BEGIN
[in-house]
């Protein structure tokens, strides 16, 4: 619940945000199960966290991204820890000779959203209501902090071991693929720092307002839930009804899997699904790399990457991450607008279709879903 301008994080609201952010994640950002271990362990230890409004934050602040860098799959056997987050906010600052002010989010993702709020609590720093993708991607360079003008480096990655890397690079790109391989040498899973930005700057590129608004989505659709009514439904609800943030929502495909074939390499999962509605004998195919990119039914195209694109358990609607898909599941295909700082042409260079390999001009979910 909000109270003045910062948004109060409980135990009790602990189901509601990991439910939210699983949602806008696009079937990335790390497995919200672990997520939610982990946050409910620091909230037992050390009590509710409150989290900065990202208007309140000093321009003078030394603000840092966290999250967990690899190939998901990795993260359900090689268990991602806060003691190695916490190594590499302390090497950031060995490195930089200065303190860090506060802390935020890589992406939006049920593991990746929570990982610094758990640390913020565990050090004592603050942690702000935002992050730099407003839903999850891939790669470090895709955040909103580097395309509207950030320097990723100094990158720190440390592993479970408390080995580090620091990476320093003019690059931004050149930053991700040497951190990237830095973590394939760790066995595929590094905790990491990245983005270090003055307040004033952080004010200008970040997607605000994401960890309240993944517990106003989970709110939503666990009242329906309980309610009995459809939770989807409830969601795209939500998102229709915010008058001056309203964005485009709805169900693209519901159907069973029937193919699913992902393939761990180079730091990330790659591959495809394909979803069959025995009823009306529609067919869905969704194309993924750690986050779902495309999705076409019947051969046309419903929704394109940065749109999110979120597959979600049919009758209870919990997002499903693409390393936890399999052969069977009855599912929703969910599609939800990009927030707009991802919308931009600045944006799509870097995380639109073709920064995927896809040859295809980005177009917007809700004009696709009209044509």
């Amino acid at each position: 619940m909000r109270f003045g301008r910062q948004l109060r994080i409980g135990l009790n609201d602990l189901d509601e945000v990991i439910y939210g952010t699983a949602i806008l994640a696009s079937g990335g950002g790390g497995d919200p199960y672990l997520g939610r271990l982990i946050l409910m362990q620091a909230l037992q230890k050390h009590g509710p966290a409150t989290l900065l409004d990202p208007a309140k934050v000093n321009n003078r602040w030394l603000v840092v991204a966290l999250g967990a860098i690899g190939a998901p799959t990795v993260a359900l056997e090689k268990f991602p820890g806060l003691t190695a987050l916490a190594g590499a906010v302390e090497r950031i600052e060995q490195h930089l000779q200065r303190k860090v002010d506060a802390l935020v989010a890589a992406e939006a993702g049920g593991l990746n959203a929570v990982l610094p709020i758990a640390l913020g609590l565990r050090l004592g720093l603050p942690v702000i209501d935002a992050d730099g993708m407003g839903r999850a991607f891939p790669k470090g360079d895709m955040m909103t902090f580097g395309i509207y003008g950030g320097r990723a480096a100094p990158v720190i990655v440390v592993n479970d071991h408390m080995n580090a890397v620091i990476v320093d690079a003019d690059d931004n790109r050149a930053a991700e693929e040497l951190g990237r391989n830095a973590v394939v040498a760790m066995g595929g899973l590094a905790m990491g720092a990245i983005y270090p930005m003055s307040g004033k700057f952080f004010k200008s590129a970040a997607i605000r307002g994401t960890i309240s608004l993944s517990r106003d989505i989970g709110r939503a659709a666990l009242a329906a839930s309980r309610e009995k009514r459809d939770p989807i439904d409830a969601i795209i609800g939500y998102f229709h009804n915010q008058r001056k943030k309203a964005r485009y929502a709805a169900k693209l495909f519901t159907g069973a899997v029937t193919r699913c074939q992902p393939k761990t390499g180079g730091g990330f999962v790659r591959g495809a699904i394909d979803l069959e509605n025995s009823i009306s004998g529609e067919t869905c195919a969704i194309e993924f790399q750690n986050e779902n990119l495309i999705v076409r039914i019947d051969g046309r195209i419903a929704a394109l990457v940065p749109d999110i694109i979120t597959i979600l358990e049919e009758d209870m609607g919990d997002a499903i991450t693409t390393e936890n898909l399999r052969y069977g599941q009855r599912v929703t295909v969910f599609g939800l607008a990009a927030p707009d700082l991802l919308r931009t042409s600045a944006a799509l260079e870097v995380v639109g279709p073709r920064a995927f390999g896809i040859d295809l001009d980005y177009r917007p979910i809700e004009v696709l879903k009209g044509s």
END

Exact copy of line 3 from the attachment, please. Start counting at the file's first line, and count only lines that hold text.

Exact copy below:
């Amino acid at each position: 619940m909000r109270f003045g301008r910062q948004l109060r994080i409980g135990l009790n609201d602990l189901d509601e945000v990991i439910y939210g952010t699983a949602i806008l994640a696009s079937g990335g950002g790390g497995d919200p199960y672990l997520g939610r271990l982990i946050l409910m362990q620091a909230l037992q230890k050390h009590g509710p966290a409150t989290l900065l409004d990202p208007a309140k934050v000093n321009n003078r602040w030394l603000v840092v991204a966290l999250g967990a860098i690899g190939a998901p799959t990795v993260a359900l056997e090689k268990f991602p820890g806060l003691t190695a987050l916490a190594g590499a906010v302390e090497r950031i600052e060995q490195h930089l000779q200065r303190k860090v002010d506060a802390l935020v989010a890589a992406e939006a993702g049920g593991l990746n959203a929570v990982l610094p709020i758990a640390l913020g609590l565990r050090l004592g720093l603050p942690v702000i209501d935002a992050d730099g993708m407003g839903r999850a991607f891939p790669k470090g360079d895709m955040m909103t902090f580097g395309i509207y003008g950030g320097r990723a480096a100094p990158v720190i990655v440390v592993n479970d071991h408390m080995n580090a890397v620091i990476v320093d690079a003019d690059d931004n790109r050149a930053a991700e693929e040497l951190g990237r391989n830095a973590v394939v040498a760790m066995g595929g899973l590094a905790m990491g720092a990245i983005y270090p930005m003055s307040g004033k700057f952080f004010k200008s590129a970040a997607i605000r307002g994401t960890i309240s608004l993944s517990r106003d989505i989970g709110r939503a659709a666990l009242a329906a839930s309980r309610e009995k009514r459809d939770p989807i439904d409830a969601i795209i609800g939500y998102f229709h009804n915010q008058r001056k943030k309203a964005r485009y929502a709805a169900k693209l495909f519901t159907g069973a899997v029937t193919r699913c074939q992902p393939k761990t390499g180079g730091g990330f999962v790659r591959g495809a699904i394909d979803l069959e509605n025995s009823i009306s004998g529609e067919t869905c195919a969704i194309e993924f790399q750690n986050e779902n990119l495309i999705v076409r039914i019947d051969g046309r195209i419903a929704a394109l990457v940065p749109d999110i694109i979120t597959i979600l358990e049919e009758d209870m609607g919990d997002a499903i991450t693409t390393e936890n898909l399999r052969y069977g599941q009855r599912v929703t295909v969910f599609g939800l607008a990009a927030p707009d700082l991802l919308r931009t042409s600045a944006a799509l260079e870097v995380v639109g279709p073709r920064a995927f390999g896809i040859d295809l001009d980005y177009r917007p979910i809700e004009v696709l879903k009209g044509s």